Category: Cultural Diversity / Vulnerable Populations
Externalizing disorders account for the largest proportion of service costs in rural adolescents (Costello et al., 2007). Perceived discrimination has been associated with externalizing behaviors in minority adolescents (Gaylord-Harden & Cunningham, 2009), yet these effects have not been sufficiently studied in rural Latinos. Additionally, family factors, such as familism and parent-child conflict have been found to mediate the relationship between discrimination and aggression in Latino adolescents (Smokowski & Bacallao, 2006). We sought to characterize the relationship between discrimination and externalizing symptoms, as well as the ways in which family factors mediate this relationship in a sample of Latino adolescents living in a rural community.
Data were collected from a 462 rural Latino youth (M age =15.75 yrs. SD=1.22yrs, 51% male) as part of a larger study examining predictors of risk and resilience to psychopathology. Youth completed self-report measures about perceived discrimination using the Societal, Attitudinal, Familial, and Environmental Acculturative Stress Scale for Children (Fuertes, 1999), their family values using the Familism Scale (Gil & Vega 1996), Family Conflict (FC) using the Family Relationship Inventory (Hoge et al., 1989), and externalizing symptoms using the Youth Self Report (Achenbach, 1991).
The relationship between discrimination and externalizing symptoms was mediated by both familism and FC. The standardized regression coefficient between discrimination and externalizing symptoms was significant, β= 3.16, t(3.75), p= < .0001. Standardized regression coefficients between discrimination and familism β= -3.40, t(-5.91), p= < .0001, and discrimination and FC β= -.97, t(-4.90), p= < .0001 were statistically significant, as were the standardized regression coefficients between familism and externalizing symptoms β= -.50, t(-8.05), p= < .0001, and FC and externalizing symptoms β= -1.40, t(-10.05), p= < .0001. We tested the significance of this indirect effect using bootstrapping procedures. Unstandardized indirect effects were computed for each of 10,000 bootstrapped samples, and the 95% confidence interval was computed by determining the indirect effects at the 2.5th and 97.5th percentiles. The bootstrapped unstandardized indirect effect was 1.70 for familism, and 1.43 for FC, and the 95% confidence interval ranged from [1.06, 2.52] and [.82, 2.12], respectively. Thus, the indirect effects were statistically significant. These findings indicate that the relationship between discrimination and externalizing symptoms may be accounted for by adolescent sense of shared family values and FC. Further, positive family factors may serve to mitigate the impact of discrimination on externalizing symptoms in Latino adolescents.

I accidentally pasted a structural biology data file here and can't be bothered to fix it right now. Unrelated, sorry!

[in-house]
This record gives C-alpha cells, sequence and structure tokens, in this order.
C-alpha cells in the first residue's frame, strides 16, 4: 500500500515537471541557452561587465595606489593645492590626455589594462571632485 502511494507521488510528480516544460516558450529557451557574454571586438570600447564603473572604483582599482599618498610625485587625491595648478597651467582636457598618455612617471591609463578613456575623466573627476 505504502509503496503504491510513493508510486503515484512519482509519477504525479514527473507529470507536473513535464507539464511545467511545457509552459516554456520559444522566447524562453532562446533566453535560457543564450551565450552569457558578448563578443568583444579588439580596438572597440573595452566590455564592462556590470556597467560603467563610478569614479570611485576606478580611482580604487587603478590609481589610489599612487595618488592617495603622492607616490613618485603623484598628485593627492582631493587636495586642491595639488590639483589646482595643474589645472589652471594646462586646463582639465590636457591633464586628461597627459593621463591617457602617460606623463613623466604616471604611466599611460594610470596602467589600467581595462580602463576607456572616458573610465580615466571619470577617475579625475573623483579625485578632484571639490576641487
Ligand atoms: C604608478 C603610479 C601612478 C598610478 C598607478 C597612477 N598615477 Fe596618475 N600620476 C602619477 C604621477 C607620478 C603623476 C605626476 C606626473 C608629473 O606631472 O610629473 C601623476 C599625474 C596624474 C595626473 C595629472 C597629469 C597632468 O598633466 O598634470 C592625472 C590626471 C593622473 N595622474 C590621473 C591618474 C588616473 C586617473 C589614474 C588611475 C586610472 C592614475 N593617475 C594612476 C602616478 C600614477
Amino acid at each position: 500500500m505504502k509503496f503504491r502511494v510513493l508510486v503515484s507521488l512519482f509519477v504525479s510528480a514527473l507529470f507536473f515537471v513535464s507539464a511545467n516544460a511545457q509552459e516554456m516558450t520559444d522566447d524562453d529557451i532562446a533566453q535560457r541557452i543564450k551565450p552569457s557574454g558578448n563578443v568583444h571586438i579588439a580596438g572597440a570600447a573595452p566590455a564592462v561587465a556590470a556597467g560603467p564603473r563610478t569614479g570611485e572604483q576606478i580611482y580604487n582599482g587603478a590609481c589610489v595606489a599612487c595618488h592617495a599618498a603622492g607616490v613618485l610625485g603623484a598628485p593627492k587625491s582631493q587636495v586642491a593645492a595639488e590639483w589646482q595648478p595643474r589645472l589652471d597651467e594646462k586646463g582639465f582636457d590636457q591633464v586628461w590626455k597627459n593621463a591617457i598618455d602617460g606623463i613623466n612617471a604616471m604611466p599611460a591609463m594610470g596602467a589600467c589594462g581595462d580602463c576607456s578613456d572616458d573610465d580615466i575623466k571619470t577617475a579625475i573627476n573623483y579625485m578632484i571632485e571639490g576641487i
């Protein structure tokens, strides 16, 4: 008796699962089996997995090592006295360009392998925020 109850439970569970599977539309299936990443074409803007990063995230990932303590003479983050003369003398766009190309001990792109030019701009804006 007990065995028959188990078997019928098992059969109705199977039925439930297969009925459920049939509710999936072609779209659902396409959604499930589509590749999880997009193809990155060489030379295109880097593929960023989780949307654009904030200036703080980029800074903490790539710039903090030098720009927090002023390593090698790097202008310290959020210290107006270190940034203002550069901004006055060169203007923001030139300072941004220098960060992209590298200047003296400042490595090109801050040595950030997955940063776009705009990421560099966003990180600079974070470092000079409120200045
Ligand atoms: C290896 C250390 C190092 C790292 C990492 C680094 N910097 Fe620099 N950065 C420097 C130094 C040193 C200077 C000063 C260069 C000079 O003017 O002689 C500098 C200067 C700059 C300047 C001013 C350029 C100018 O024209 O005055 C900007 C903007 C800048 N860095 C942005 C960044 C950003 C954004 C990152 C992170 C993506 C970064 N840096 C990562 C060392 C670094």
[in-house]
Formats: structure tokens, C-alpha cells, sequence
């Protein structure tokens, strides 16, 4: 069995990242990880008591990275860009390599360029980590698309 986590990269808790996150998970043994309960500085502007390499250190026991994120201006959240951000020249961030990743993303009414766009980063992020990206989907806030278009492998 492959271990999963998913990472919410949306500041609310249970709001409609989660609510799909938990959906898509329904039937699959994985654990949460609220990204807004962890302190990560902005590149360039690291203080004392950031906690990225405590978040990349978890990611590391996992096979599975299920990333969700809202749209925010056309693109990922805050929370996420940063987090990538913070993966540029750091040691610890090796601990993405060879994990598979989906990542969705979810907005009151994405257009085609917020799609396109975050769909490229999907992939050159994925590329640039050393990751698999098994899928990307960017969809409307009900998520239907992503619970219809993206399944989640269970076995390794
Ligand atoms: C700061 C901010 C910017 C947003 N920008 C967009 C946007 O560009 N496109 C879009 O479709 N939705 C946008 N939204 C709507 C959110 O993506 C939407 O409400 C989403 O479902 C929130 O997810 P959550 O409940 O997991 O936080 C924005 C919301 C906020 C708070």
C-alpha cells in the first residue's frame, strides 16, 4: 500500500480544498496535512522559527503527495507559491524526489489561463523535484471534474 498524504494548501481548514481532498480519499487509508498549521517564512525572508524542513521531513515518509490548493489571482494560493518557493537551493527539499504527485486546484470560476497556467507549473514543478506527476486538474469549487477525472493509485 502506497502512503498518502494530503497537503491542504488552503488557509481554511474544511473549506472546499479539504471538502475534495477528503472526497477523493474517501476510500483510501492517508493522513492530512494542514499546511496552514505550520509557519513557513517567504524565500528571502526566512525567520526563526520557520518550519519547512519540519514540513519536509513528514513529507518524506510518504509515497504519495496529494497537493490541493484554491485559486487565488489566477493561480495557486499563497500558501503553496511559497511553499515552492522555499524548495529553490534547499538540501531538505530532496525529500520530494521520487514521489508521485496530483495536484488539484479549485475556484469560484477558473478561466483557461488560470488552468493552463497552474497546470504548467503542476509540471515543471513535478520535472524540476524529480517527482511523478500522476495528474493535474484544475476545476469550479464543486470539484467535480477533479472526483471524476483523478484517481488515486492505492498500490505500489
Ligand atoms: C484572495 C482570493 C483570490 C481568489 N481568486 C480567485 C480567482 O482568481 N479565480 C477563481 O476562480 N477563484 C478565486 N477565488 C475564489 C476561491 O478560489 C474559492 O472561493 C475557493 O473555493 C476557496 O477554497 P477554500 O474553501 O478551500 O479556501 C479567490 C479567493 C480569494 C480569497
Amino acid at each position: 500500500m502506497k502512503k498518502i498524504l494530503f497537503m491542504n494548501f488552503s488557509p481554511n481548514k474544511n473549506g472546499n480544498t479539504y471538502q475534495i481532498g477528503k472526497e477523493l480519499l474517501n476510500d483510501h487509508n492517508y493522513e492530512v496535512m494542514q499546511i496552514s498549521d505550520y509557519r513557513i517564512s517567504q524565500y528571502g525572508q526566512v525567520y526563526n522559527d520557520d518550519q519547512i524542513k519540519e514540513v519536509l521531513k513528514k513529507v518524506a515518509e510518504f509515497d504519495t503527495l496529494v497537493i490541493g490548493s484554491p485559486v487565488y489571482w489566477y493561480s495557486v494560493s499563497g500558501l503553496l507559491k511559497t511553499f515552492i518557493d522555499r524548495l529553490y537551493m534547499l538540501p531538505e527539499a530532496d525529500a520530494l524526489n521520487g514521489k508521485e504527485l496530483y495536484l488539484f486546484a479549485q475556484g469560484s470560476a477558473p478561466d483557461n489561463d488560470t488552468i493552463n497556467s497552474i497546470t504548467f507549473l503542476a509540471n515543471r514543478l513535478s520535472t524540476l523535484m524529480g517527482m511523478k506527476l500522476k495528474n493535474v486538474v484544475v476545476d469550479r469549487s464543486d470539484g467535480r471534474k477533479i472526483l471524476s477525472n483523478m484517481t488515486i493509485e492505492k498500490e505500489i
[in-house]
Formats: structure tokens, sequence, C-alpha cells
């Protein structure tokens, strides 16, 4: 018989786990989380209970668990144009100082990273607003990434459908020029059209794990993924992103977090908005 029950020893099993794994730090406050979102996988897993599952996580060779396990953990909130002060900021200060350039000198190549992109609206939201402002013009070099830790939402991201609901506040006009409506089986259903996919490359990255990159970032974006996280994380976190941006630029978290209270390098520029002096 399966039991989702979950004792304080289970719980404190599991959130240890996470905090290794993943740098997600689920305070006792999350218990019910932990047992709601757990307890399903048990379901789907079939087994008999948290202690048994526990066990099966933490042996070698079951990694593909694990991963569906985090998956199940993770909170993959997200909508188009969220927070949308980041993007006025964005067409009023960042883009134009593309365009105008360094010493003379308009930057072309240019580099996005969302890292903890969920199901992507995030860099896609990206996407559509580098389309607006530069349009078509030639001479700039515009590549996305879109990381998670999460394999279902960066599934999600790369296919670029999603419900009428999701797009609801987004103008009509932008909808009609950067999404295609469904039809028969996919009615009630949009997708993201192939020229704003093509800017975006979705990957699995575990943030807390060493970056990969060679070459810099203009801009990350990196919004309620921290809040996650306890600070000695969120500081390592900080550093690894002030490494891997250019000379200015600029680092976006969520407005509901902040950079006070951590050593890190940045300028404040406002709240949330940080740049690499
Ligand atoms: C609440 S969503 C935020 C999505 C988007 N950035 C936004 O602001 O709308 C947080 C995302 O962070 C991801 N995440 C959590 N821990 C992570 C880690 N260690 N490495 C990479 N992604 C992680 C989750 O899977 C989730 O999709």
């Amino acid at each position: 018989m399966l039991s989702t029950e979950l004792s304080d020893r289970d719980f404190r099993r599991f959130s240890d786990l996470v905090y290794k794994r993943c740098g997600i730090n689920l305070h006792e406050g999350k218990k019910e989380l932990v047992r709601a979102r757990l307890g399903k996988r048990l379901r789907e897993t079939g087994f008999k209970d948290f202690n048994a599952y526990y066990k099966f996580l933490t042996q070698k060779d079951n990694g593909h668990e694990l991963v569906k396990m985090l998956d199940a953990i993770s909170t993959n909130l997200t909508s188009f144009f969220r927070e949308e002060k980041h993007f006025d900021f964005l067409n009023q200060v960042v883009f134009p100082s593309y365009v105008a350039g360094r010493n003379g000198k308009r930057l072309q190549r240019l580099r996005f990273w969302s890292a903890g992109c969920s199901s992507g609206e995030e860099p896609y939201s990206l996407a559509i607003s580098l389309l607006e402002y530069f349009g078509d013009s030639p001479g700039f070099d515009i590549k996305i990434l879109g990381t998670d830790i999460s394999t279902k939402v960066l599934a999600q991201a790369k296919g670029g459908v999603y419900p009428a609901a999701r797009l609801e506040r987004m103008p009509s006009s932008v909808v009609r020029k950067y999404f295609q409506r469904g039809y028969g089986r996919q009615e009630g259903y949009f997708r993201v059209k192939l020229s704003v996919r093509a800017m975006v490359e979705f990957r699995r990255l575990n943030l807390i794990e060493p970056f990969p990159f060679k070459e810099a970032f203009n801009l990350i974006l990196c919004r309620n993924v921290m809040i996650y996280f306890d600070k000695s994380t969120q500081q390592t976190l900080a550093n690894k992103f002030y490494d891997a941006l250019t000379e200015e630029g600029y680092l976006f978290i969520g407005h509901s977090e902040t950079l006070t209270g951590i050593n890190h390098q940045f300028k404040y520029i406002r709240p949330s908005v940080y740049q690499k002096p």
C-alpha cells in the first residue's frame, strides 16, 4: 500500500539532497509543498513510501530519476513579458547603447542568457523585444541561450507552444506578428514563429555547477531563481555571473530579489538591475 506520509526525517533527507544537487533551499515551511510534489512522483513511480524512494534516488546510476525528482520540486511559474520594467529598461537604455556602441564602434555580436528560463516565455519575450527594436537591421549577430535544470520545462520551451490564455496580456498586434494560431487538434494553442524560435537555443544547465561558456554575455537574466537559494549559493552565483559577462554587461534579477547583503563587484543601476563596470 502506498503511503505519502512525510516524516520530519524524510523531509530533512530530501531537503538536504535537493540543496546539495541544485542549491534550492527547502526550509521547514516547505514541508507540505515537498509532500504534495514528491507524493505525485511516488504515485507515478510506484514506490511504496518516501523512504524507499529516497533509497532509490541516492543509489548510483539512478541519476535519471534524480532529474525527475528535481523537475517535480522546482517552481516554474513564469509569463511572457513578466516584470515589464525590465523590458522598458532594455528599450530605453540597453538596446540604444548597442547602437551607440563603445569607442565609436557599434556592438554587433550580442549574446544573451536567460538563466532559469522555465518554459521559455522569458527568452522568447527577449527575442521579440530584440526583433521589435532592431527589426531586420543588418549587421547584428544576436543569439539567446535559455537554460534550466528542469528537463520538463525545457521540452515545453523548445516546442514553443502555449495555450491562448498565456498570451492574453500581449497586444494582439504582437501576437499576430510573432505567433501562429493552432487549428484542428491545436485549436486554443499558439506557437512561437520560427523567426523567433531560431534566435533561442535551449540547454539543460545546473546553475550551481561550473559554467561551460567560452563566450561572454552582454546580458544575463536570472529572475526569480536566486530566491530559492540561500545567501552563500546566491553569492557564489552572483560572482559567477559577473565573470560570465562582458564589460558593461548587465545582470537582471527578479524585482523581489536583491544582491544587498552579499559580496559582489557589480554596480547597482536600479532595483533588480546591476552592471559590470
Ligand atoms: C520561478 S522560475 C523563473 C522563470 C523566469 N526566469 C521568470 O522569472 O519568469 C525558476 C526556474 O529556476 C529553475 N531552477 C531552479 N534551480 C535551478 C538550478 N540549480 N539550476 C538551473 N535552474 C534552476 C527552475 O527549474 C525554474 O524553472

University of California, Los Angeles
Los Angeles, California